The Ashburton Guardian. Magna est Veritas et Prævalebit. SATURDAY, APRIL 12, 1889. WHAT A SETILER CAN DO.
A few days ago we republished from a Christchurch exchange a very interesting account of what had been accomplished by a settler at Sumner who, starting with little more m the shape of capital than brains, energy and perseverance has m a few months succeeded m setting himself on the road towards competency and independence. Examples of this sort of thing cannot be too generally known, as being calculated to inspire a determination to go and do likewise among those (of whom we hive far too many) who are waiters upon Providence, or rather we should properly say, foolishly imagine that Providence is to be expected to find a way for them without their using all their energies to carve out a way for themselves. We, therefore, think that we are doing good service by calling attention to another instance of what can be done by those who are willing to try. It is taken from one of our northern exchanges, which writes as follows :— " A settler well known and much respected m this district, called on us the other day. 'I have noticed it stated/ he remarked, ' that it is no use for a man without means, money or marbles going on the land and expecting to knock out a living.' 'That is an impression,' we replied, ' very carefully cultivated by those who are adverse to the settlement of working men and small capitalists.' • Well/ he rejoined, « I think if I told people my own experiences through your columns, I could disabuse some of their minds,' He sat down, and this is the recital which we had from lips which, as far as we know, were never known to speak anything but the absolute truth : ' In April 1880, I selected a deferred payment section of one hundred acres, m tho Mangaone block, Forty Mile Bush. I was at the time a poor man, pretty heavily handicapped, for I had a wife, and eight young children, and after I paid the first instalment fiey went to Eketahuna, for they could not face the bush m winter. At that time the road to Alfredton had not been made, and for ten and a half miles I had to carry everything from the store on my back through bush, creeks, gullies, bogs and swamps. I built a whare with pine logs, and commenced work with my axe felling the bush. At first I was a novice, but I did my best for I resolved that I would never say fail. After working for myself for a time I took a contract from Mr Jobn King the County engineer, who was putting up culverts aud bridges m the neighborhood, to saw heart of totara at 17s 6d per hundred feet. The work was new to me but I tackled it and erecting a pit knocked out about «£1 per day when at work. Of course I lost a great deal of time humping my provisions from Eketahuna. I used to start for the town to get supplies and see my wife and family of a Saturday about noon, and I would reach Ekelahunaabout eightor nine atnight,so covered with mud that I looked more like a newly dug potatoe than a human being. Sometimes on my way my feet would sink and my boots dropoff m the boggy soil and then I would have to take a stick and prod for them before I could recover them. On Monday with my stores on my back, I would return to my whare, starting about 8 o'clock and reaching it about £ p.m. By the end of the first winter I had jo_anage4 to clear about 20 acres of bush, besides doing work for the county, whioh enabled me to erect a good six-roomed weather-board house. I also got a horse and dray, and the roads having been sufficiently cleared I brought out mj wife and family. A Mastefton contractor, who was building culverts owed me some money, for hauling timber fropa the bush, and when he failed, I had to square matters with his sureties by taking out tho amount due to me m grass seeds and stores. This explains how I grassed my first clearing. I next went to work for Mr John Williams of the Tiraumea station, and with my mate sawed 40,000 feet of timber for his homestead. The rate was 12s per 100 ft and we earned 10s per day a-picce. With tho money I thus earned I was able to fell more bush on the land. The clouds at this time began to lower. Sickness assailed my family, and fight ing the grim visitor. I had to sell my stock, my money disappeared, and I was soon without a sixpence. But I was not disheartened. I managed to harvest some grass seed, which I sold to Mr Alpass of Alfredton. 'Do you go out to work?' he asked. 'Yes I' I said, ' and I would only be too glad to get it.' 'Then I've some bushfelling that I can give you,' he added. I took a contract to fell 50 acves at 30s per acre. 'You have sheep for sale?' I asked. , ' Ye?.' 'Xhe» I'll fell t&e buf h and takg I !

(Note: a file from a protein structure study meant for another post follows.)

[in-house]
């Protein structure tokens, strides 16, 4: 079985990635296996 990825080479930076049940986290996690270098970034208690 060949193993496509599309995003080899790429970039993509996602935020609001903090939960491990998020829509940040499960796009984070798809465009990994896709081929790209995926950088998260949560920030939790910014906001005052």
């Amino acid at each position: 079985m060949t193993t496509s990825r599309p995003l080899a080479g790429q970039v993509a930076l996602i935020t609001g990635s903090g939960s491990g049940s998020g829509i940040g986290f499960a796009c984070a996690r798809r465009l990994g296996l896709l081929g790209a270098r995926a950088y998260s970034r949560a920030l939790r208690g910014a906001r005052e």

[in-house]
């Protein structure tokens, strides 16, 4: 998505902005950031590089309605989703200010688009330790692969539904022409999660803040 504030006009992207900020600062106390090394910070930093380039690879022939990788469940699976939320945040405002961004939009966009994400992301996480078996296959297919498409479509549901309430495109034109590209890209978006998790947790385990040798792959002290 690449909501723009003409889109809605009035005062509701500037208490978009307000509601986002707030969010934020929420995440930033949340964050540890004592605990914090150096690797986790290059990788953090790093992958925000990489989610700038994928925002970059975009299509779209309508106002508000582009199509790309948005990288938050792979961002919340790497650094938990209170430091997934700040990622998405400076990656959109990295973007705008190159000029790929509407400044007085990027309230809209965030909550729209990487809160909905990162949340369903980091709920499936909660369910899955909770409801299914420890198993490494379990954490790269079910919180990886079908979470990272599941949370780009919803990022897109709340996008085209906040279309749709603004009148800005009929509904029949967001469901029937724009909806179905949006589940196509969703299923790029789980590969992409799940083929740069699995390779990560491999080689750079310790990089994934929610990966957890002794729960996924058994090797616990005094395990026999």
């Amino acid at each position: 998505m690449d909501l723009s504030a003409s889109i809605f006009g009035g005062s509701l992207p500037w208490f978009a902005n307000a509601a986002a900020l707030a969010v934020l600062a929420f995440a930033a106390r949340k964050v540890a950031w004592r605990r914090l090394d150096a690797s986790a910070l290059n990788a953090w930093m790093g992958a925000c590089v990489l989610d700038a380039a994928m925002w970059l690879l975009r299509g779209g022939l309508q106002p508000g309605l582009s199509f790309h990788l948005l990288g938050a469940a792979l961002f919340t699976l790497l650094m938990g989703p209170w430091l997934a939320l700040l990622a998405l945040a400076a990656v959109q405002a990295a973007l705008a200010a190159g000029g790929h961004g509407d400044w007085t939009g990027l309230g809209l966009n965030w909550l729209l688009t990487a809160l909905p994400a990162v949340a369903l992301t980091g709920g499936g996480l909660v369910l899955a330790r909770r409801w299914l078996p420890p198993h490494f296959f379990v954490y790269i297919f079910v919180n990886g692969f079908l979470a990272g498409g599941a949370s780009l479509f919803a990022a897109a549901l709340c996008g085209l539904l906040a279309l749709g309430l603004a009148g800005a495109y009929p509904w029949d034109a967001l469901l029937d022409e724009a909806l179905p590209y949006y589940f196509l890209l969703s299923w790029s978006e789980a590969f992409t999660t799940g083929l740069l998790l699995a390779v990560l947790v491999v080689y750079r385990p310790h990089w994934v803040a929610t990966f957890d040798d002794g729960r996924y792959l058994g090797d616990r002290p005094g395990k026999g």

the sheep partly m payment. My family must live, but you can stop hall of what I earn for tho sheep and pay mo for the other half.' This bargain was carried out and what is the consequence? I have now a comfortable home, 100 acres freehold cleared and grassed, 100 acres alongside on deferred payment that will soon be freehold aud partly cleared, 340 of the best I'omney Marsh shet-p m the district, that this season, yielded an average of 81bs of wool per heail, and wool fetched 7f d per lb m the Wellington market. The sheep are a source of certain revenue ; they keep the family m meat and tho wool is money, and when more cash is wanted I have a crop of wethers handy.'" Here then is another case, and there are many such of successful combating with difficulties, and of the wina'ng of independence and comfort with nothing but energy, per sevcrenco and thrift to 6tarfc with, and we are satisfied that what others have accomplished and are accomplishing can yet be done by hundreds more, if they only set themselves manfully and earnestly to work.